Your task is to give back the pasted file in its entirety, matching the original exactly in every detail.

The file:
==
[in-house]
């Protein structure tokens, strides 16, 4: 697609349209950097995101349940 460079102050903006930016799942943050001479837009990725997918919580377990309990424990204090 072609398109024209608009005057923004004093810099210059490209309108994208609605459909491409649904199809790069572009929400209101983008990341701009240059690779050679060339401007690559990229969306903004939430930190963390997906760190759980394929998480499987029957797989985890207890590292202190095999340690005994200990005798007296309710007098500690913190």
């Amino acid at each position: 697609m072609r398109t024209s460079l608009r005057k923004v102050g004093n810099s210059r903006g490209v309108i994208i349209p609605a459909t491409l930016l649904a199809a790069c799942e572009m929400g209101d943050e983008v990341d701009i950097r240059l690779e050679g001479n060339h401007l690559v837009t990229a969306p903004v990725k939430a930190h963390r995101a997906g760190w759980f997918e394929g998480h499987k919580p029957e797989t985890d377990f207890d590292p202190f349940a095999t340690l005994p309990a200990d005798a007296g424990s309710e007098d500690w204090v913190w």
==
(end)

[in-house]
């Protein structure tokens, strides 16, 4: 697609349209950097995101349940 460079102050903006930016799942943050001479837009990725997918919580377990309990424990204090 072609398109024209608009005057923004004093810099210059490209309108994208609605459909491409649904199809790069572009929400209101983008990341701009240059690779050679060339401007690559990229969306903004939430930190963390997906760190759980394929998480499987029957797989985890207890590292202190095999340690005994200990005798007296309710007098500690913190």
């Amino acid at each position: 697609m072609r398109t024209s460079l608009r005057k923004v102050g004093n810099s210059r903006g490209v309108i994208i349209p609605a459909t491409l930016l649904a199809a790069c799942e572009m929400g209101d943050e983008v990341d701009i950097r240059l690779e050679g001479n060339h401007l690559v837009t990229a969306p903004v990725k939430a930190h963390r995101a997906g760190w759980f997918e394929g998480h499987k919580p029957e797989t985890d377990f207890d590292p202190f349940a095999t340690l005994p309990a200990d005798a007296g424990s309710e007098d500690w204090v913190w």